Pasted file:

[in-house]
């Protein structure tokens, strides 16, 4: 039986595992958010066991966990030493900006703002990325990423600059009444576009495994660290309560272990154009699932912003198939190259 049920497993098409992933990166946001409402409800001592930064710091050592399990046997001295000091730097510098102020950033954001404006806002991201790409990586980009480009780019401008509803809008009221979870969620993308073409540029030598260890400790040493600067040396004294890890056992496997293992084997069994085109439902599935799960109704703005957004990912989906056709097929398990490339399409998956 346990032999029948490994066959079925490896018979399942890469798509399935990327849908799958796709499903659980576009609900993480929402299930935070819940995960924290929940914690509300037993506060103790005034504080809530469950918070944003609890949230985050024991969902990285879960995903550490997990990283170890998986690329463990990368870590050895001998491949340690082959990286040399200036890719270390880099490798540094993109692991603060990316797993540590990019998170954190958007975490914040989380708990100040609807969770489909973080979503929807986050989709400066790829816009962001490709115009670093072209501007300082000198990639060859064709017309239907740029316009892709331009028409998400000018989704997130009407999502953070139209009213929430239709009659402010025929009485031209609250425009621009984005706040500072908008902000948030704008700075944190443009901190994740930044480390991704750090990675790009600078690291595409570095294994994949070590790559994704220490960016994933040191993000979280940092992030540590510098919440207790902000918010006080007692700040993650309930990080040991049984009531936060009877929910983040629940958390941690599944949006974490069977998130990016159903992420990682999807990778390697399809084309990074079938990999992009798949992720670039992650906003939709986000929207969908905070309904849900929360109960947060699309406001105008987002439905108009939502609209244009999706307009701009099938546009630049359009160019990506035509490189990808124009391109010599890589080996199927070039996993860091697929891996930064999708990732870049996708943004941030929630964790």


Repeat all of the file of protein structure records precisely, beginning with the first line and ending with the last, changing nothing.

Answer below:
[in-house]
């Protein structure tokens, strides 16, 4: 039986595992958010066991966990030493900006703002990325990423600059009444576009495994660290309560272990154009699932912003198939190259 049920497993098409992933990166946001409402409800001592930064710091050592399990046997001295000091730097510098102020950033954001404006806002991201790409990586980009480009780019401008509803809008009221979870969620993308073409540029030598260890400790040493600067040396004294890890056992496997293992084997069994085109439902599935799960109704703005957004990912989906056709097929398990490339399409998956 346990032999029948490994066959079925490896018979399942890469798509399935990327849908799958796709499903659980576009609900993480929402299930935070819940995960924290929940914690509300037993506060103790005034504080809530469950918070944003609890949230985050024991969902990285879960995903550490997990990283170890998986690329463990990368870590050895001998491949340690082959990286040399200036890719270390880099490798540094993109692991603060990316797993540590990019998170954190958007975490914040989380708990100040609807969770489909973080979503929807986050989709400066790829816009962001490709115009670093072209501007300082000198990639060859064709017309239907740029316009892709331009028409998400000018989704997130009407999502953070139209009213929430239709009659402010025929009485031209609250425009621009984005706040500072908008902000948030704008700075944190443009901190994740930044480390991704750090990675790009600078690291595409570095294994994949070590790559994704220490960016994933040191993000979280940092992030540590510098919440207790902000918010006080007692700040993650309930990080040991049984009531936060009877929910983040629940958390941690599944949006974490069977998130990016159903992420990682999807990778390697399809084309990074079938990999992009798949992720670039992650906003939709986000929207969908905070309904849900929360109960947060699309406001105008987002439905108009939502609209244009999706307009701009099938546009630049359009160019990506035509490189990808124009391109010599890589080996199927070039996993860091697929891996930064999708990732870049996708943004941030929630964790």